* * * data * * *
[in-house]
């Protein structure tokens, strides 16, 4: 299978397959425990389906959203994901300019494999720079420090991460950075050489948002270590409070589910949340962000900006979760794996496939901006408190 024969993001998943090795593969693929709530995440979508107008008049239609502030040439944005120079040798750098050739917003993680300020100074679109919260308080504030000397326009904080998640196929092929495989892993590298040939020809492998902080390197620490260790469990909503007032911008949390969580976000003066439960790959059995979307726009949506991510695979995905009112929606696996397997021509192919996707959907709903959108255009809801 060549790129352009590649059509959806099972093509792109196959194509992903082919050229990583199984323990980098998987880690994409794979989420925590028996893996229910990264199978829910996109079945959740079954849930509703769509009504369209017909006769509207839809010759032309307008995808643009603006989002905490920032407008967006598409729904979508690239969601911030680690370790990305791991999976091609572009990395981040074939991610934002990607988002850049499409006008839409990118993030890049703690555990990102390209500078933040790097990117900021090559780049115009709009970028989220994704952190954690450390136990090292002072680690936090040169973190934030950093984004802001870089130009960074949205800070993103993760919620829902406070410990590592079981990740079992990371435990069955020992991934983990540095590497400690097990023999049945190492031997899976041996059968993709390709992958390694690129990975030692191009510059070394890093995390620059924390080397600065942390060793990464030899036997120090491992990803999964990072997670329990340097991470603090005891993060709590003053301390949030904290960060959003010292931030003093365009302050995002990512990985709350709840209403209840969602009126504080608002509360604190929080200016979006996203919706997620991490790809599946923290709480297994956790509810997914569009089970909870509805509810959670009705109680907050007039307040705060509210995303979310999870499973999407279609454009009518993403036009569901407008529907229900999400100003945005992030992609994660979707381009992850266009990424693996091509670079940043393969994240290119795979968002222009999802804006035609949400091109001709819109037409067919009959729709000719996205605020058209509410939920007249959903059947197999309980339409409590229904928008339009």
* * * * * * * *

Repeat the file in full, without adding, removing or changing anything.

[in-house]
């Protein structure tokens, strides 16, 4: 299978397959425990389906959203994901300019494999720079420090991460950075050489948002270590409070589910949340962000900006979760794996496939901006408190 024969993001998943090795593969693929709530995440979508107008008049239609502030040439944005120079040798750098050739917003993680300020100074679109919260308080504030000397326009904080998640196929092929495989892993590298040939020809492998902080390197620490260790469990909503007032911008949390969580976000003066439960790959059995979307726009949506991510695979995905009112929606696996397997021509192919996707959907709903959108255009809801 060549790129352009590649059509959806099972093509792109196959194509992903082919050229990583199984323990980098998987880690994409794979989420925590028996893996229910990264199978829910996109079945959740079954849930509703769509009504369209017909006769509207839809010759032309307008995808643009603006989002905490920032407008967006598409729904979508690239969601911030680690370790990305791991999976091609572009990395981040074939991610934002990607988002850049499409006008839409990118993030890049703690555990990102390209500078933040790097990117900021090559780049115009709009970028989220994704952190954690450390136990090292002072680690936090040169973190934030950093984004802001870089130009960074949205800070993103993760919620829902406070410990590592079981990740079992990371435990069955020992991934983990540095590497400690097990023999049945190492031997899976041996059968993709390709992958390694690129990975030692191009510059070394890093995390620059924390080397600065942390060793990464030899036997120090491992990803999964990072997670329990340097991470603090005891993060709590003053301390949030904290960060959003010292931030003093365009302050995002990512990985709350709840209403209840969602009126504080608002509360604190929080200016979006996203919706997620991490790809599946923290709480297994956790509810997914569009089970909870509805509810959670009705109680907050007039307040705060509210995303979310999870499973999407279609454009009518993403036009569901407008529907229900999400100003945005992030992609994660979707381009992850266009990424693996091509670079940043393969994240290119795979968002222009999802804006035609949400091109001709819109037409067919009959729709000719996205605020058209509410939920007249959903059947197999309980339409409590229904928008339009």